•-an give references. Address 31s
Somerset . street.
COACHMAN wants situation; English-
man; xho roughly understand care
and treatment | of. horses, carriages
and harness; careful driver and oblig-
ing; first-class references. Address
Charles Pestell, 151, Hampton House,
East Third st.
DRESSMAKER— In families or at
home: wash dresses 50 cents; chil
dren's a specialty: satisfaction guar
anteed; will work cheap. Call or ad-
dress 6471,*: Canada st., Room 1. ■.:... ;.?.
DRESSMAKER— A competent dress-
maker., would like family sewing;
had -eight years' experience. Call or
address 220 West Sixth st., second
floor. -*_':-"
DRESSMAKER — A dressmaker to
family or at home: wash dresses 50
cents: satisfaction guaranteed. Call
or address M 3% Canada St.. Room 1.
DRESSMAKER would like to go to a
private family and do sewing morn-
ing and evening for her room and
board, and go out sewing by the day.
Call 621 Canada st.
DRESSMAKING —An experienced
dressmaker wants to take home or
go out sewing by the day; satisfac
tion guaranteed: prices reasonable.
Call or address E. P.. 23S Carroll st.
HOUSEWORK — Wanted. general
housework in private family, by mid-
dle-aged lady; gcod reference. Ad-
dress S 32. Glebe.
HOUSEWORK—Wanted, a place for
housework in private family, down
town. Call at 194 Smith ay.
HOUSEKEEPER— A situation want-
ed by an elderly woman, healthy and
competent, an American, as house-
keeper, or would take charge of an
invalid; reference given if required.
Address Box OS, Spring Valley,
Pierce county. Wis.
NURSE Experienced in confinement
cases or any kind of sickness; will
do light house-work if desired: will i
work cheap; can" furnish reference.
Call or address : 647*-*- Canada St.,
Room 1.
NURSE— position by trained !
nurse; has had experience in all
kinds of nursing; can give best of
references. Call or address 141 Elev
enth st.
STENOGRAPHER— Wanted, position
as stenographer by young lady who
has had two years' experience in a
wholesale house. Address F 13. Globe.
STENOGRAPHER— Young lady wishes
a position as stenographer; have had
three years' experience; good refer-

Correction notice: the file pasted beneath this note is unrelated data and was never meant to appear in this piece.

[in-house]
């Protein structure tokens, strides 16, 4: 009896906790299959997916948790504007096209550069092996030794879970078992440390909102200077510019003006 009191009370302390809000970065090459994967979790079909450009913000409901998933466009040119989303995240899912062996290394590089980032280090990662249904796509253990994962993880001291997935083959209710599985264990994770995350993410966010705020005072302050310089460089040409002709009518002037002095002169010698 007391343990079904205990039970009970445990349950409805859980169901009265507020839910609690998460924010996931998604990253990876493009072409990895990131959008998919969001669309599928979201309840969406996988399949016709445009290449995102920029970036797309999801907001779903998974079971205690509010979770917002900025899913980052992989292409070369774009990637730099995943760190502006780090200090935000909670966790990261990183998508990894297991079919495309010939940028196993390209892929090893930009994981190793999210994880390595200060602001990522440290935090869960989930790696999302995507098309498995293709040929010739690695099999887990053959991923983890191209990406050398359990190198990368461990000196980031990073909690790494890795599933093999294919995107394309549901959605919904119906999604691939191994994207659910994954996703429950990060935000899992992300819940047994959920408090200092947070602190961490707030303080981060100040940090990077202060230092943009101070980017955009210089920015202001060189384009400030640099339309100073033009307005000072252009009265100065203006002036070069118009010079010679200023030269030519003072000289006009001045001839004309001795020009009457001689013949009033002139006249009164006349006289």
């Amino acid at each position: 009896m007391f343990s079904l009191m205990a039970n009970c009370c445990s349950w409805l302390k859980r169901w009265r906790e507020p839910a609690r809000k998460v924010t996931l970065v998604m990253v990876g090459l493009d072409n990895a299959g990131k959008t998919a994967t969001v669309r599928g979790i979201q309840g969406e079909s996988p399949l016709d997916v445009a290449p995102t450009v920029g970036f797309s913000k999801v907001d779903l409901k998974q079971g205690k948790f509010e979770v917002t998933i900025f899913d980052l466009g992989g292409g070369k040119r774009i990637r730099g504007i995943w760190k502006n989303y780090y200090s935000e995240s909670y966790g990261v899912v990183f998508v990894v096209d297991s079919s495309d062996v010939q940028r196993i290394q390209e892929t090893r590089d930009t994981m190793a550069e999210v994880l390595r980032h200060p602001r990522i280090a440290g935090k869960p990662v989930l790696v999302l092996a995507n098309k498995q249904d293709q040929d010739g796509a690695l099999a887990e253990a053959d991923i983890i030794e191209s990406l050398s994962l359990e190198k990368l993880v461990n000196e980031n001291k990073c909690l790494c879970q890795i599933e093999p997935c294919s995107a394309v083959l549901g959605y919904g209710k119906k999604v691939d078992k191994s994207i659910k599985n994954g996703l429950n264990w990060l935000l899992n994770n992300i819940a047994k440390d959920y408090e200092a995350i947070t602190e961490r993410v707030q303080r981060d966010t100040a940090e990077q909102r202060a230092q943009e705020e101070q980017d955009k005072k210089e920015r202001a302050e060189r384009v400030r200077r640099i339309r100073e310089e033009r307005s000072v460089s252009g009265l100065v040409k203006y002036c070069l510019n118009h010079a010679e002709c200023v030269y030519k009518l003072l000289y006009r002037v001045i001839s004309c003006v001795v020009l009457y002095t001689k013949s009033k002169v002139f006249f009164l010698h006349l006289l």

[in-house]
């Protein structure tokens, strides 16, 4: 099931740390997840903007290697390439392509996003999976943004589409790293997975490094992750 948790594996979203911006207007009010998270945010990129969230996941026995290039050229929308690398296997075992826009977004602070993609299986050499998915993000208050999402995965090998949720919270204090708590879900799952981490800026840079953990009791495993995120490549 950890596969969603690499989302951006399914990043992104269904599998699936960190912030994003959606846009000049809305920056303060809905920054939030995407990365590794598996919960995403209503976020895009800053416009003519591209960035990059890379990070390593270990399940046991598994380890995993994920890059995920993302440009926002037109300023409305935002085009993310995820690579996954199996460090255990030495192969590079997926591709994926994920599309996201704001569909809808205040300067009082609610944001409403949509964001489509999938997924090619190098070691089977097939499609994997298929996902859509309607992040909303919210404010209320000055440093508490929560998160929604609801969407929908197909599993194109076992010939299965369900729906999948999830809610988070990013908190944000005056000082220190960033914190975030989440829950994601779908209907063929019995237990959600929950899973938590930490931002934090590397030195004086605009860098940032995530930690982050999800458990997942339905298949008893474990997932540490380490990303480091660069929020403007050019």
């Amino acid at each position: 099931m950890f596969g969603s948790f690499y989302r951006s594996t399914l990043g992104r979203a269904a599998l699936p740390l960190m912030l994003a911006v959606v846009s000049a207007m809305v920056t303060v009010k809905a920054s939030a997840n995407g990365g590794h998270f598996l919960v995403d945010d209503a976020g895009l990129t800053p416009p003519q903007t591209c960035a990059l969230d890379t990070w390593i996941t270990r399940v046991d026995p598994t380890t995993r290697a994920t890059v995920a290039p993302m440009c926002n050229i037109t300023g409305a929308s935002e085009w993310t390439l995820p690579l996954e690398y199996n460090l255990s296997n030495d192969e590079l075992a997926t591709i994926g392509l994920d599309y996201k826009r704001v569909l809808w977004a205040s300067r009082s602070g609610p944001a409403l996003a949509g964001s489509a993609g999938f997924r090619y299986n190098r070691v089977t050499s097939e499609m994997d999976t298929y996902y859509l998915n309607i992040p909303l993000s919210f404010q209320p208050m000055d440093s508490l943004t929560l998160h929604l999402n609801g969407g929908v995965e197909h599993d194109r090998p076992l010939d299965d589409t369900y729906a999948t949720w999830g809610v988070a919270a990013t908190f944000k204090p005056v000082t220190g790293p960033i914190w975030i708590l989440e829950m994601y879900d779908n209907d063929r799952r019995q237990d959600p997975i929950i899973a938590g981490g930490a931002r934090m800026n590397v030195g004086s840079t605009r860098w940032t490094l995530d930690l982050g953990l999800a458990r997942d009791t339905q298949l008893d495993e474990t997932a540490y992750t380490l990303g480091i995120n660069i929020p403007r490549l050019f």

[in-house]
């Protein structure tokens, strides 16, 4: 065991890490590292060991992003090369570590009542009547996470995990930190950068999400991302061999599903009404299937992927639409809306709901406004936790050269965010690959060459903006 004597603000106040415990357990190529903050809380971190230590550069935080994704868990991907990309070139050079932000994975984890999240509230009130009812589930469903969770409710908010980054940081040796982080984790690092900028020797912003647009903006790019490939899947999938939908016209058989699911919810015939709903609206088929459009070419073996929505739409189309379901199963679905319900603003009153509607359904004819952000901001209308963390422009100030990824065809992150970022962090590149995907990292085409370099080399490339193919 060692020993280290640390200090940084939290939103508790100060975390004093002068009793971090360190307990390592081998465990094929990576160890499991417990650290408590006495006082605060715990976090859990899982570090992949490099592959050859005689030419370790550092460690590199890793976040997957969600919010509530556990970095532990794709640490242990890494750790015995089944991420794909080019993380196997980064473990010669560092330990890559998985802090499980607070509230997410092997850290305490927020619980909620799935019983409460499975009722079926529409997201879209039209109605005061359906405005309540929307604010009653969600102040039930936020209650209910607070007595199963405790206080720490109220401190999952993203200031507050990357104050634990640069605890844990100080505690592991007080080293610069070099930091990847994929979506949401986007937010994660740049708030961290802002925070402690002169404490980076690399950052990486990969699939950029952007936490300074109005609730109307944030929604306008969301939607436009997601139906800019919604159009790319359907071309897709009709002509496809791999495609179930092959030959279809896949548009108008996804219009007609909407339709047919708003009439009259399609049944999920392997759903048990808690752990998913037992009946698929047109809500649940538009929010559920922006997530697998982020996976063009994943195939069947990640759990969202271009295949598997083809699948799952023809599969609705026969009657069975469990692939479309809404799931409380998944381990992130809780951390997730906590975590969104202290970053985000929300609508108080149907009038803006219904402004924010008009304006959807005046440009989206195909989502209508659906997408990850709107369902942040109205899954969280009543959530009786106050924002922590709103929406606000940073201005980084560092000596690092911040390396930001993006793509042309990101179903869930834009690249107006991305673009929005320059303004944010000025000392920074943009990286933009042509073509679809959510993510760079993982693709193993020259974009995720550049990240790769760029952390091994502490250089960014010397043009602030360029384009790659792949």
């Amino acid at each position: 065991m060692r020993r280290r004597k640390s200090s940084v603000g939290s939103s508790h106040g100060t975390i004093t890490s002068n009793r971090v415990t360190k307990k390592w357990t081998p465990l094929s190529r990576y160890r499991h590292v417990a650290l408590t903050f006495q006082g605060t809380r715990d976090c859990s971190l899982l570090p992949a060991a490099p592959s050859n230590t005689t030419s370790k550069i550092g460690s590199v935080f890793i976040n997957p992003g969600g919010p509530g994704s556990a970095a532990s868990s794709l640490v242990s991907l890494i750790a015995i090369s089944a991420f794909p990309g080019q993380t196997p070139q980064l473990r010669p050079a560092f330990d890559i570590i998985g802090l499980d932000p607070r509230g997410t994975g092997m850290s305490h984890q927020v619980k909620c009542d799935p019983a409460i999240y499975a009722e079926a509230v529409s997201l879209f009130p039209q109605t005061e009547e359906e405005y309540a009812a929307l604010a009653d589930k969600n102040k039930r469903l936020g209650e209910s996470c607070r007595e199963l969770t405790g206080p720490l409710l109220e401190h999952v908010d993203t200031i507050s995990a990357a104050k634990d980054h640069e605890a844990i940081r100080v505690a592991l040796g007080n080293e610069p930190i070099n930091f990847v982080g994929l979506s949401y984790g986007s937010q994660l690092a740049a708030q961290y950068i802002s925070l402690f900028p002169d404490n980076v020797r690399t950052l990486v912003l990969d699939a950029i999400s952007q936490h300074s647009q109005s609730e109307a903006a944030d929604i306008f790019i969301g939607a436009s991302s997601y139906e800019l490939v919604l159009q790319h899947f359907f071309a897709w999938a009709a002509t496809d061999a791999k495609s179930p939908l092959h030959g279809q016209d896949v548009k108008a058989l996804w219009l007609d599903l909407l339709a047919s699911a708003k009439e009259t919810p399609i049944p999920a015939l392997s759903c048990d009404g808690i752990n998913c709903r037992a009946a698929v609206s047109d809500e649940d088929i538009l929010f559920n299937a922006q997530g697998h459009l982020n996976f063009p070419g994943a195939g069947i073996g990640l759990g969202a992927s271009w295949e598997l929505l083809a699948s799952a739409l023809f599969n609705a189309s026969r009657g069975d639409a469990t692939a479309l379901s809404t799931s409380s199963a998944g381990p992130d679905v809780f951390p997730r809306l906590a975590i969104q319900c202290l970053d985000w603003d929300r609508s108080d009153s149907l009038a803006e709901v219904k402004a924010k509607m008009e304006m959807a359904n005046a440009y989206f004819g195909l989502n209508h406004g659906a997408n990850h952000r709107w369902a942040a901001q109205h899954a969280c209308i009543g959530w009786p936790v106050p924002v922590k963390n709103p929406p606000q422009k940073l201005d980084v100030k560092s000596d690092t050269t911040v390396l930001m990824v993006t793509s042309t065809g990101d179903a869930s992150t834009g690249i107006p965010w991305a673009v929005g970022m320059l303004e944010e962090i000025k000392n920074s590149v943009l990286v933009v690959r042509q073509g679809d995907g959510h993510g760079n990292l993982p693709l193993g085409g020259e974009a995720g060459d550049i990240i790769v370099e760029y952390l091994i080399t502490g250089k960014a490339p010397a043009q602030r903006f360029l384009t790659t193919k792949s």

ences. J 48.- Globe.
STENOGRAPHER— ThoroughIy com-
petent young lady stenographer and
rypewritist wishes a position: will do
substituting or. any temporary
work; can furnish machine. 46
Germania Life.
STENOGRAPHER S —Wanted— Compe-
tent young lady stenographer desires
temporary cr permanent position;
can furnish best reference*.*;. N 26,
Globe.
STENOGRAPHER— A young lady
stenographer desires a position: have
had some experience in law work,
and can furnish best of references.
Address Stenographer, 802 Edmund
street.
WAlTßESS— Experienced waitress de-
sires place to work for board. Ad-
dress 271 East University ay.
WANTED — A good position in store or
office by school teacher. 'all or ad-
dress Miss M. L., 194 Smith ay. .. .
WASHING— Woman goes out wash-
ing, ironing and housecleaning. In-
quire at drug store, No. 440 Wabasha
st. -
WASHING— Wanted, any kind of day
work by colored woman twenty-
three years of age; washing, iron-
ings etc. F. G., 199 Norris -i.
WASHlNG. wanted to do at home. Call i
at 298 Summit place.
WASHING Wanted, to go out wash- j
ing or take it home. 344 Cottage st.
WASHING Want to take washing
home. Mary Brandl, 499 Grotto st.
WASHING Take in washing and go-
ing out at ISI Smith ay.
FOR SALE.
FOR SALE— The FURNITURE and i
FURNISHINGS complete of HOTEL I
SHERMAN, Fourth and Sibley sts., j
St. Paul, with bar fixtures : - all in !
good order. Property may be exam-
ined upon application at cigar store
'in hotel building, or to undersigned. '
Wm. A. Van Slvke, Assignee, 316y>
Sibley St.. St. Paul. ; :
BOARD OFFERED,-
Furnished rooms and board; j
all conveniences. 125 East Ninth St., ;
corner Robert st. ■ ..'-."-** -.-:'
OLD LADY WISHING A HOME for i
her hoard call 638 Oakdale ay. j
BOARD— Osborne will open Sept.